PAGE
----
Halftime ruled by cartoon theme

Jenna Gerling

Students holding large square banners over their heads marched down the field while the Kent State Marching Golden Flashes played the theme song to Tetris.

Orange, green, blue and yellow Tetris pieces streamed down into formation. Some students turned with their banners and folded them down to make them disappear.

Once the Tetris theme song ended, the students holding the Tetris pieces ran off the field, and the twirlers replaced their batons with blunt sabers – prop knives for the next videogame song, Mortal Kombat.

The marching band and athletic department hosted “2006 Kent State Band Day Extravaganza!” for Saturday’s football game, during which five high school marching bands interacted with the Golden Flashes to prepare for the afternoon’s selection of music – a Nintendo theme.

“Today’s show is dedicated to videogames past,” said Nick Quallich, senior music education major and announcer for the game. “We also welcome our Kent State Band Day; we have five schools represented here today: Windham Ridge, Leetonia, Plymouth-Shiloh, Midpark, and Warren Area High School from Pennsylvania.”

Will Kish, first year master of music education and graduate assistant of bands, said the athletic department and the marching band try to bring in as many high school bands as they can to perform with the Golden Flashes at pre-game and halftime for football games.

Kish said the Marching Golden Flashes rehearse at the Field House for an hour before the high school bands arrive. After this, the two-hour joint rehearsal begins.

“I think it’s just interesting that so many kids come together for the same purpose,” said Rodrigo Uribe, junior fine arts major, who plays trombone in the Kent State marching band. “We had never done anything like this before in (my high school), and usually we’d just have a visiting band come, but never from so far away.”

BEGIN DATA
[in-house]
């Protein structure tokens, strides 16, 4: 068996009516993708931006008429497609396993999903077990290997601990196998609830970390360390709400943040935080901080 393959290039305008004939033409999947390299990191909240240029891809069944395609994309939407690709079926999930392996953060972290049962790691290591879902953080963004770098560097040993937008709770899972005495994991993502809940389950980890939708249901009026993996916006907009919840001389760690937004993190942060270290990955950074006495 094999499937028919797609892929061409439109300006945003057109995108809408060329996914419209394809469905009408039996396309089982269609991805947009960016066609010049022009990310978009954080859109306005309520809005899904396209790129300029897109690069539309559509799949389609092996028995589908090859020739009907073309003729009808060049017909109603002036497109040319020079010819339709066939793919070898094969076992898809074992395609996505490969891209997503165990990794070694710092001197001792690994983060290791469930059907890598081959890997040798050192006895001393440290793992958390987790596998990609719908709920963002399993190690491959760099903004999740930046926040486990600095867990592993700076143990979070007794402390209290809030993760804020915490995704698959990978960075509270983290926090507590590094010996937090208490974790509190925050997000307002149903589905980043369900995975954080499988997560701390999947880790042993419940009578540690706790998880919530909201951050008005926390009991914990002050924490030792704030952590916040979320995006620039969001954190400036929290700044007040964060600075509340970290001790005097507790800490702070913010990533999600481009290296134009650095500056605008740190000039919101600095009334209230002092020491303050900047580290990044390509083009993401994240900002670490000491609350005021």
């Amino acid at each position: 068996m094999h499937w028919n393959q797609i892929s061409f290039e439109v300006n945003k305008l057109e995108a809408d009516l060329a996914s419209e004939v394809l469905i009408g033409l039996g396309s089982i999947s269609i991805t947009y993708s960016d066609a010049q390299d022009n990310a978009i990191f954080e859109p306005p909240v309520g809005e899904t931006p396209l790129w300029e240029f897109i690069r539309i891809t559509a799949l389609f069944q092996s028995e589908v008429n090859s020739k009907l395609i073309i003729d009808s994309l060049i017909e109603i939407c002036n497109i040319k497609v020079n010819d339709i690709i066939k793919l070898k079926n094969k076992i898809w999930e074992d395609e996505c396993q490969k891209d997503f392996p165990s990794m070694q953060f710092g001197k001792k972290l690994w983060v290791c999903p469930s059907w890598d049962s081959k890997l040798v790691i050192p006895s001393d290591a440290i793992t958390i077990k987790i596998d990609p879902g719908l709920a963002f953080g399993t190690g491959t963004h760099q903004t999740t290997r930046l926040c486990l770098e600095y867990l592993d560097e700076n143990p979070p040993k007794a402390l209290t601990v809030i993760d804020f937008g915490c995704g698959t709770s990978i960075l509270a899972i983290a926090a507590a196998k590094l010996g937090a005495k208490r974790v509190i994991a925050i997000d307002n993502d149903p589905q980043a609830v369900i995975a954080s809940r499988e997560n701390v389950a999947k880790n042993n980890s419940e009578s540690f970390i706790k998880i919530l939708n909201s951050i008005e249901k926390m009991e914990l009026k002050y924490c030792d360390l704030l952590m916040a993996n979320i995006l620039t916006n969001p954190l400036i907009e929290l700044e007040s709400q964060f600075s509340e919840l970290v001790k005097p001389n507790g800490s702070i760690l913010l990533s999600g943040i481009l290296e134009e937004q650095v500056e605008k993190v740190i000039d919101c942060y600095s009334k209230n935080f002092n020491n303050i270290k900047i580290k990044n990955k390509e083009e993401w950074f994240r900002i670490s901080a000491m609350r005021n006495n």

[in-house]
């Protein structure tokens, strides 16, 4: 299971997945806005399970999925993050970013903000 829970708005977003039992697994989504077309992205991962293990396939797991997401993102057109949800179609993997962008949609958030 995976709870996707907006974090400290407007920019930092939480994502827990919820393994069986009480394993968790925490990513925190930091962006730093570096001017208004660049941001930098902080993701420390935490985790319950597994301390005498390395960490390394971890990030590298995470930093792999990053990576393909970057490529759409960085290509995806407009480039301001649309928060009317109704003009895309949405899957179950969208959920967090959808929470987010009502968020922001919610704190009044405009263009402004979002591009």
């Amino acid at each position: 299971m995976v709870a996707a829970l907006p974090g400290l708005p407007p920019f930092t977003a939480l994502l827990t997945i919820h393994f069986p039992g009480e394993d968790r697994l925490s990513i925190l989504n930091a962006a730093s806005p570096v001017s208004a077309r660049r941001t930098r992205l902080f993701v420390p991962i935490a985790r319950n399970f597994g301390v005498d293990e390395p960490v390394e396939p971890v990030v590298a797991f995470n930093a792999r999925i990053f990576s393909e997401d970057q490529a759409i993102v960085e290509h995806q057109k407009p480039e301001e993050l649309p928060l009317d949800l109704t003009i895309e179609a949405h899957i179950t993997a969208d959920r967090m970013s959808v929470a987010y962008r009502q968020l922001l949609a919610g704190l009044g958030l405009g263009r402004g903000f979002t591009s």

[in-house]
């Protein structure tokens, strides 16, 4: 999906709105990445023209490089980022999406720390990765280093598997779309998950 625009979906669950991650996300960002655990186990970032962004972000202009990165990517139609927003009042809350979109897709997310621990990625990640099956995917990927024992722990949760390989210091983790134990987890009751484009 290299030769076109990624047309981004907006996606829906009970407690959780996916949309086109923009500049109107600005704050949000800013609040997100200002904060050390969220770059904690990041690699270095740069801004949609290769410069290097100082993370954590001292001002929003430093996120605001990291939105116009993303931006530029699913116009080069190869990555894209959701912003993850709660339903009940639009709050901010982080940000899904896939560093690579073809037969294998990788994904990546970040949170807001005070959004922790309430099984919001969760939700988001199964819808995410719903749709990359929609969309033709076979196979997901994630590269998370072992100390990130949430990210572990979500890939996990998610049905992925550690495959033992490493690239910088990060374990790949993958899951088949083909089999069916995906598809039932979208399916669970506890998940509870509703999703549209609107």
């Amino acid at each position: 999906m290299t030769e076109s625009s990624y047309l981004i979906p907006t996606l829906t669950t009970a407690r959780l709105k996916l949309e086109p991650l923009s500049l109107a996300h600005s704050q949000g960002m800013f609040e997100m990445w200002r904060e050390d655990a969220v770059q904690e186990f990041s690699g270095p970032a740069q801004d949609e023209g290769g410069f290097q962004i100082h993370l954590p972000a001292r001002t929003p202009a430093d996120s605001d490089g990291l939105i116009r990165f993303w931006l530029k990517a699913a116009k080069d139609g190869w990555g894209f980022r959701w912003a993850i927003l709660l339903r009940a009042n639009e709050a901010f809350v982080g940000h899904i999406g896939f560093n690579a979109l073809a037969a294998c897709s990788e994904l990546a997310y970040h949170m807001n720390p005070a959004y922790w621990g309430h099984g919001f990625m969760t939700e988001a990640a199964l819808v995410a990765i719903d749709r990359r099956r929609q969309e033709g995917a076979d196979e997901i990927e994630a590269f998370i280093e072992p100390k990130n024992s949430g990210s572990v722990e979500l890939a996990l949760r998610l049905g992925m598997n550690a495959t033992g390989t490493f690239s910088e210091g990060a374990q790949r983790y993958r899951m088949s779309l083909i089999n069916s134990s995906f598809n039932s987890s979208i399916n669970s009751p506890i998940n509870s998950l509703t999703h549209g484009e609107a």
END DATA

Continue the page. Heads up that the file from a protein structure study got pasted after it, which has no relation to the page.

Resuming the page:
Tina Cramer, field commander of Leetonia High School Marching Band, said she and the band practiced together the last two weeks learning the music.

“A lot (of the students) are really excited for the Nintendo theme,” Cramer said. “They’re pretty good about learning music quickly; we didn’t have any problems with that.”

Adam Kaiser, a junior who plays snare drums in the Leetonia High School marching band said he thought the theme was a good choice.

“The theme is very fun, and it’s not a typical theme – not what you’d expect at a marching band show,” he said. “It will give a lot of energy to the crowd (because) everyone knows Nintendo – it’s pretty universal and the music is easy to recognize.”

The music from the halftime performance, including Tetris, the Super Mario Brothers theme song, underground song, underwater song and star song, was arranged by Field Commander Alexa McCleaster. One of the band’s tuba players, Doug Sutter, arranged the theme song to Mortal Kombat.

“I’ve wanted to do the (Nintendo) theme for a while,” McCleaster said. “And I actually transcribed the music already for a flute trio.

“When people heard what I was doing, they all wanted to do the music for Band Day; so I arranged it for a marching band instead of just flutes.”

McCleaster and Renee Hill, the other field commander, dressed as Mario and Luigi for the performance. The drum line dressed as ninjas from Mortal Kombat.

Overall, Uribe said the experience was a good chance to mix with the high school students.

“We hang out with (the high schoolers) pretty much until the game,” Uribe said. “The neat thing is they bring in their own styles of marching; it’s just neat to hear all the different ways and see all the different ways that they do everything.”

Contact performing arts reporter Jenna Gerling at [email protected].